Latin America is plagued with many endemic economic problems. As a result, slow growth and economic instability are the order of the day. Latin America is sinking. In the grand scheme of things, it’s become irrelevant.
When it comes to listing culprits that account for the zombie growth rates in Latin America, the laundry list usually includes: high levels of corruption, a weak application of the rule of law, poor public services, a lack of public safety, and so on.
A quick look at the International Monetary Fund’s (IMF) most recent World Economic Outlook tells the tale. Six months ago, the IMF predicted that the region would grow at an anemic 1.4% this year. Now, the IMF has downgraded Latin America’s growth rate for 2019 to a measly 0.2%. Given the recent turmoil in Ecuador, Bolivia, and Chile, I think the IMF’s most recent forecast might be too rosy. And, if that’s not bad enough, the IMF forecasts for the next five years indicate that the prospects for the region are bleak. Indeed, the IMF’s five‐year forecasts indicate that most of the countries in Latin America will grow below the global average for emerging market economies
The real problem that plagues most Latin American countries is the fact that they have central banks that issue half‐baked local currencies. Although widespread today, central banks are relatively new institutional arrangements. In 1900, there were only 18 central banks in the world. By 1940, the number had grown to 40. Today, there are over 150.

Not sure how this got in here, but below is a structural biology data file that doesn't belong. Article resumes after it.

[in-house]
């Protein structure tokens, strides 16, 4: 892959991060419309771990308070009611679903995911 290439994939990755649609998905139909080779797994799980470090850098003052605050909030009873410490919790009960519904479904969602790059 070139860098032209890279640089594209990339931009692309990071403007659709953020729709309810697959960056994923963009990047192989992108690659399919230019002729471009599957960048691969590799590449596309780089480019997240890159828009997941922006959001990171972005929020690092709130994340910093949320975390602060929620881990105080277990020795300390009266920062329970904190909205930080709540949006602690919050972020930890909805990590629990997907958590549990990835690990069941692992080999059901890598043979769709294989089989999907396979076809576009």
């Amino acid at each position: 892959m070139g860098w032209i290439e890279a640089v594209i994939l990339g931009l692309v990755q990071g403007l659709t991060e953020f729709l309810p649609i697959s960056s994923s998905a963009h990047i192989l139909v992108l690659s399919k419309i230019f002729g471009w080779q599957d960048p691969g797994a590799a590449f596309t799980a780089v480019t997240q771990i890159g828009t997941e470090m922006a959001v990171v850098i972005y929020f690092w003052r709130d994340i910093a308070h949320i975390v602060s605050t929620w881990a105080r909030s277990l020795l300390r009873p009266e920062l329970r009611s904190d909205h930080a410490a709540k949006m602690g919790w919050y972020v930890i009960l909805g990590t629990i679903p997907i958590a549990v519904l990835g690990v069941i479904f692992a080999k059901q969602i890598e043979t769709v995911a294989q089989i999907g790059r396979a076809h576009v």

Before the rise of central banking, the world was dominated by unified currency areas, or blocs, the largest of which was the sterling bloc. As early as 1937, the great Austrian economist Friedrich von Hayek warned that the central banking fad, if it continued, would lead to currency chaos and the spread of banking crises. His forebodings were justified. With the proliferation of central banking and independent local currencies, currency and banking crises have engulfed the international financial system with ever‐increasing severity and frequency. What to do?
The obvious answer is for vulnerable emerging‐market countries, like those in Latin America, to do away with their central banks and domestic currencies, replacing them with a sound foreign currency. Panama is a prime example of the benefits from employing this type of monetary system. Since 1904, it has used the U.S. dollar as its official currency. Panama’s dollarized economy is, therefore, officially part of the world’s largest currency bloc.
The results of Panama’s dollarized monetary system and internationally integrated banking system have been excellent (see the table below).
- Panama’s GDP growth rates have been relatively high. Since 1994, when the Mexican tequila crisis commenced, real GDP growth has averaged 5.7% per year.
- Inflation rates have been somewhat lower than those in the U.S. Since 1994, CPI inflation has averaged only 2.2% per year.
- Since Panama’s fiscal authorities can’t borrow from a central bank, the fiscal accounts face a “hard” budget constraint dictated by the bond markets. In consequence, fiscal discipline is imposed, and since 1994, Panama’s fiscal deficit as percent of GDP has averaged 1.6% per year.
- Interest rates have mirrored world market rates, adjusted for transaction costs and risk.
- Panama’s real exchange rate has been very stable and on a slightly depreciating trend vis‐à‐vis that of the U.S.
- Panama’s banking system, which operates without a central bank lender of last resort, has proven to be extremely resilient. Indeed, it weathered a major political crisis between Panama and the United States in 1988 and made a strong comeback by early 2000.
To avoid the pain described in the IMF’s World Economic Outlook, Latin American countries should dump their central banks and local currencies. They should follow Panama’s lead and adopt the greenback.